near and far from the disturbed site), it can be used to determine the pK of
a molecule. Our pK prediction program is based on the calculation of partial
charge of atoms in the molecule.
a

2. Definition of Acid Dissociation Constant Ka


Acidic and basic molecules are ionized in aqueous solution. Acidic or basic
character is assigned to the molecule according to Brnsted's rule. The ratio
of the ionized and neutral forms depends on the pH, the temperature and
the ion activity of the bulk phase. The ionization constant K is obtained from
the activity ratio of conjugated base and conjugated acid multiplied with
proton activity.
a

3. Definition of pKa

pK is obtained from the ionization constant of a molecule using the following


definition.
a

When the pH of the solution is equal with pK , the concentrations of dissociated and
undissociated species are equal.
a

4. Definition of the acidic/basic prefix of pKa


definition of the basic prefix
Protonated positive ions are considered as protonated basic sites , therefore ,

"basic" prefix is used for them.


Type of the neutral basic sites are predefined in the pK calculator, they also have
"basic" prefix.
e.g.: if submitted molecule is CH NH or CH NH they get "basic" prefix and
pK =10.08
a

definition of the acidic prefix


Deprotonated negative ions are considered as deprotonated acidic sites , therefore ,
"acidic" prefix is used for them.
Type of the neutral acidic sites are predefined in the pK calculator, they also have
"acidic" prefix.
e.g.: if submitted molecule is CH COOH or CH COO they get "acidic" prefix and
pK =4.54
a

5. Multiprotic Molecules
When a molecule contains more than one ionizable atom, it is called a multiprotic
compound. For these types of molecules we need to distinguish between micro and
macro acidic dissociation constants. The micro acidic dissociation constant is
obtained from the equilibrium concentration of the conjugated acid-base pairs. The
macro acidic dissociation constant is obtained from the global mass and charge
conservation law. When a molecule has N ionizable sites, the total number of micro
species in the solution is 2 .
N

To further understand the difference between micro and macro constants we


consider ionization equilibrium of a triprotic acid AH . Referring to the
different deprotonation sites of the AH molecule we introduce the upper
indexes of the protons.
3

The ionization process of the AH H H molecule in aqueous solution is


described with 12 equilibrium reactions. Micro species and their charge are
summarized in Table 1.
1

6. Ionization Steps of the AH3 Molecule

Table 1. Protonation State of Microspecies


Microspecies

charge

AH H H

AH H , AH H , AH H
1

AH , AH , AH
1

-1
-2
-3

The AH molecule has three macro acidic constants since it is triprotic acid. Macro
acidic constants K , K , and K are obtained from the concentration of the
microspecies:
3

And the three macro pK values of the AH molecule that would be obtained with
routine laboratory measurements are as follows:
a

pK =-log (K )
pK =-log (K )
pK =-log (K )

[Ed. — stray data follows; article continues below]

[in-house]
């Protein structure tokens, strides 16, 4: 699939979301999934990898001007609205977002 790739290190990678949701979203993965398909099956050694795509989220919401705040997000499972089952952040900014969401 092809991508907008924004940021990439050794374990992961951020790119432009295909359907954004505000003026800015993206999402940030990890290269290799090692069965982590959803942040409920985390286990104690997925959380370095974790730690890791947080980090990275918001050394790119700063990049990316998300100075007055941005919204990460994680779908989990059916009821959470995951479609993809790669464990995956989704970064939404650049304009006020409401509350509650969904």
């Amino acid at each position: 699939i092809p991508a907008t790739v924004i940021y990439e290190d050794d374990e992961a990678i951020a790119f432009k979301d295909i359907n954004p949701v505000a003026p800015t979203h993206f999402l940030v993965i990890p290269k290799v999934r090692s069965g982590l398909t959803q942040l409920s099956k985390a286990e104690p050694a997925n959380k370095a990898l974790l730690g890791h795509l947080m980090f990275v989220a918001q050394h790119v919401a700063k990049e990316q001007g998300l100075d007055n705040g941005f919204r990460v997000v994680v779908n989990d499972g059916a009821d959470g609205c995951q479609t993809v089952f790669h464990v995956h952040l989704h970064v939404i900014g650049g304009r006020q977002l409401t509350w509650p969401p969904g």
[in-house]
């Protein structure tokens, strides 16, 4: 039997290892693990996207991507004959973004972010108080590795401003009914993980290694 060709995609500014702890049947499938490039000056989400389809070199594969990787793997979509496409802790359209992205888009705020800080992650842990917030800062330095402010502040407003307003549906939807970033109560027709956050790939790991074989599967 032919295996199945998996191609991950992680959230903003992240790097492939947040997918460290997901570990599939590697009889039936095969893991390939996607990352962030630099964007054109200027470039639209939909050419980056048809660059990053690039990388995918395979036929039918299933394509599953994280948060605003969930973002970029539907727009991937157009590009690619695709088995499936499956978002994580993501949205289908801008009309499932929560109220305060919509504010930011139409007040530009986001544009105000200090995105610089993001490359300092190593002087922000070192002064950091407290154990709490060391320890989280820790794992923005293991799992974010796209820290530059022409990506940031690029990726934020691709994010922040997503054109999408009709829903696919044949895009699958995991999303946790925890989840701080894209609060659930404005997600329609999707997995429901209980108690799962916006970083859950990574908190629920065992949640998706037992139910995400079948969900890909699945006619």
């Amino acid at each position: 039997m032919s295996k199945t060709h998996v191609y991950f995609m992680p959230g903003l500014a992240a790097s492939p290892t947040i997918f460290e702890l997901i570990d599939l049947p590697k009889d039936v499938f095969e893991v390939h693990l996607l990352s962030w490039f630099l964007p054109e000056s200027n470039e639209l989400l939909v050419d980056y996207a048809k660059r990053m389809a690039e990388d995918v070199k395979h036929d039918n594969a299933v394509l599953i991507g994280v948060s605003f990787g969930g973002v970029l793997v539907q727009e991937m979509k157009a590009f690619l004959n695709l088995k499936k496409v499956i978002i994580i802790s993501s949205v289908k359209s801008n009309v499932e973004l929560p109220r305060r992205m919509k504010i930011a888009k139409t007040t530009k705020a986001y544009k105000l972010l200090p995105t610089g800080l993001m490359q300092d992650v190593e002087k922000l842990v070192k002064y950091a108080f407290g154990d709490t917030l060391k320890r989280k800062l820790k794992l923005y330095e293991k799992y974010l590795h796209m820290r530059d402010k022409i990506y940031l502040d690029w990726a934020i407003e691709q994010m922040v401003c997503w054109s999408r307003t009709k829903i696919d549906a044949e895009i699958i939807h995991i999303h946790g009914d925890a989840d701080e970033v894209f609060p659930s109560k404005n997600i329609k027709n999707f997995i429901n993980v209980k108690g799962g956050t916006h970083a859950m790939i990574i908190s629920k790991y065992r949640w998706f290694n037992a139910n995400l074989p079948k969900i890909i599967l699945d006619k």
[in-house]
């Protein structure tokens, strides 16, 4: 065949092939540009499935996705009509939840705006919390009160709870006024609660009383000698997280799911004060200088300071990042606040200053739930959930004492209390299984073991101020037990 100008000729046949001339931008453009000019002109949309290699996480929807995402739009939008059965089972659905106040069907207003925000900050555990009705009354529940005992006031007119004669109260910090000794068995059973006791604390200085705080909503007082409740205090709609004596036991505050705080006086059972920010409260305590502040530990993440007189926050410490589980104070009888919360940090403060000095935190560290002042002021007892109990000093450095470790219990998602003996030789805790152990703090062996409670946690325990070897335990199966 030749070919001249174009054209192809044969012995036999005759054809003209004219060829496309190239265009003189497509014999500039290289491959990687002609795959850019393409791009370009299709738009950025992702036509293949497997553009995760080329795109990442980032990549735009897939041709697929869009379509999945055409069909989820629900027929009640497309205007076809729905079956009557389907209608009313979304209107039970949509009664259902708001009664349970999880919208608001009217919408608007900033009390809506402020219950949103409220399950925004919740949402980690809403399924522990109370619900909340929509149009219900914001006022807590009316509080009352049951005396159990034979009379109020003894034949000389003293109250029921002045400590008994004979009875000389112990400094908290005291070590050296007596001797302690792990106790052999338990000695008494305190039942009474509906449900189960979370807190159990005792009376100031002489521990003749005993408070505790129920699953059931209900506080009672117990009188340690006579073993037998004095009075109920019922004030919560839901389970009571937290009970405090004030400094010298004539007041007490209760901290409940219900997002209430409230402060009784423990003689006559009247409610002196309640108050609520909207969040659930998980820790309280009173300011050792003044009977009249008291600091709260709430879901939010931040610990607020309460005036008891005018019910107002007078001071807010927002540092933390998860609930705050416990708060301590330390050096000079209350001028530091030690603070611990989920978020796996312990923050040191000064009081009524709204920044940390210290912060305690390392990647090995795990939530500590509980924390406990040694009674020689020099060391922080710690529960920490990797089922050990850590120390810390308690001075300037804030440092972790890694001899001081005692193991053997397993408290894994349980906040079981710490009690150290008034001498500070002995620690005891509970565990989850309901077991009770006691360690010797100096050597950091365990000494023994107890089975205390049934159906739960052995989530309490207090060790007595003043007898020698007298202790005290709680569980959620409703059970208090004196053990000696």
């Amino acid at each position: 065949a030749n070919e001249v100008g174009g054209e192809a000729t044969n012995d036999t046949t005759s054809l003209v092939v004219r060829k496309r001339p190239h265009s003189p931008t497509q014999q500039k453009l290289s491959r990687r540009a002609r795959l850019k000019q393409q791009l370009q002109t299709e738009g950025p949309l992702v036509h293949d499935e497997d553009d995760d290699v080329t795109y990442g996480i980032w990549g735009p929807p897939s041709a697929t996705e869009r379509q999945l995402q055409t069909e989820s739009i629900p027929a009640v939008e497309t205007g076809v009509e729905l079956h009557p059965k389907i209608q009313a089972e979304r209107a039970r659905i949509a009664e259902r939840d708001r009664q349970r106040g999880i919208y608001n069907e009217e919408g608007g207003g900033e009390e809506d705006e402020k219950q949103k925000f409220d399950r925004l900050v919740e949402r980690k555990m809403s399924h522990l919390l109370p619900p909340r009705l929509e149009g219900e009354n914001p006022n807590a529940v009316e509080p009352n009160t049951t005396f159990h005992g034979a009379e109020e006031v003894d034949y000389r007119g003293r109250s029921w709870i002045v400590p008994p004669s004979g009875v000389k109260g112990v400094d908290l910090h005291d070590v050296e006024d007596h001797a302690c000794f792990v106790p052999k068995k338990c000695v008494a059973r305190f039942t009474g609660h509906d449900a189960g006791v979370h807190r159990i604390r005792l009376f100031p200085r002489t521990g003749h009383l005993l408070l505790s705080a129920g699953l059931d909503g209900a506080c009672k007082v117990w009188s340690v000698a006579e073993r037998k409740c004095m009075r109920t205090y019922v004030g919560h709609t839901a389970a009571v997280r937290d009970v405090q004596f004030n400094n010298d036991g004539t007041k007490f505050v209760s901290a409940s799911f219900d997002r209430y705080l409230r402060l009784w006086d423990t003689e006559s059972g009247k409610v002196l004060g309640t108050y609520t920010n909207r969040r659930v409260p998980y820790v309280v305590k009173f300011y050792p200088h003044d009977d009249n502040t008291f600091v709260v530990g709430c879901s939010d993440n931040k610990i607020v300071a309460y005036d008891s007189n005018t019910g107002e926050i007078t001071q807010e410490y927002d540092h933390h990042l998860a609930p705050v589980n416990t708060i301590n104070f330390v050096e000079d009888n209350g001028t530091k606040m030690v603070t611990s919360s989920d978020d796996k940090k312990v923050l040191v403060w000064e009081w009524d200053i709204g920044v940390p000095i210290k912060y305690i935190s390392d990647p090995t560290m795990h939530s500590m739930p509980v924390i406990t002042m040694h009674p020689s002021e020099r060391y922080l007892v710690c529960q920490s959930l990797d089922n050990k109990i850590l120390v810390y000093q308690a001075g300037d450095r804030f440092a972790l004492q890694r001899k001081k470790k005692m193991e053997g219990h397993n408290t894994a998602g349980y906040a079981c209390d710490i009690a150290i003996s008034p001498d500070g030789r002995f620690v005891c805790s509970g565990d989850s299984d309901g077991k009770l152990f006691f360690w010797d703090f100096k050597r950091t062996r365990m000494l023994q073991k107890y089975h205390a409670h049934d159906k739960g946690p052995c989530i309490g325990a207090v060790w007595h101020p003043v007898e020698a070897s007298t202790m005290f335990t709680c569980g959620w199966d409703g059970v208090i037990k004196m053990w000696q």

a,1

10

a,2

10

a,3

10

7. Examples
Example 1.
The ionization steps of p-amino benzoic acid are outlined below. Calculated micro
ionization constants k , k , k and k are indicated on the arrows:
1

Below are the calculated and the experimental pK of p-amino benzoic acid
a

Example 2.
Imides and amides can have either acidic or basic character. The extent of
amide/imide ionization at a given pH is determined by two acid dissociation
constants:
pK assigned to the deprotonation step
a,1

RNH

RN + H
-

and pK assigned to the protonation step


a,2

RNH

+
2

RNH + H

Ratio of anionic and cationic species depends on pK , pK and the pH:


a,1

a,2

If 2pH - (pK + pK ) > 0 than deprotonation of amide/imide is favored and the


molecule is said to have an acidic character.
If 2pH - (pK + pK ) < 0 than protonation of amide/imide is favored and it is
considered to have a basic character.
a,1

a,2

a,1

a,2

Chemists often want to know the ionization state of organic compounds at pH 7.4.
In general, the macro pK s of amide/imide compounds are calculated and their
acidic or basic character determined with the above formulas at pH 7.4.
a

Calculated and measured pK of phtalimide and 2-pyridone are given in Table


a

2.

Table 2. Calculated and Observed Acidity Constants


Compound Calculated pK Observed pK
a

phtalimide

8.22

8.30

2-pyridone

11.40

11.70

Example 3

The value of ionization constants of conjugated acid-base pairs usually falls


between 10 and 10 , so these limits are generally used to predict the pK .
When an ionizable site in the molecule has very weak basic or acidic
character, this can be accomodated by increasing the calculation range.
-10

20

The molecule depicted below contains a very weak basic atom. First, macro
pK is calculated with default limits predefined between 10 and 10 . Then
macro pK is calculated with altered limits defined between 10 and 10 .
Changing of the default settings of macro pK calculation can be done in the
-10

20

-50

20

Tools
Options
pK menu of MarvinSketch.
Calculated and observed acidity constants are summarized in Table 3.
Measured pK s taken from Ref.3.
a

Table 3. Calculated and Observed Acidity Constants


pK

First calc.

Second calc.

Observed

pK

a,1

4.24

4.24

4.51

pK

5.75

5.75

6.01

pK

-35.81

a,2

a,3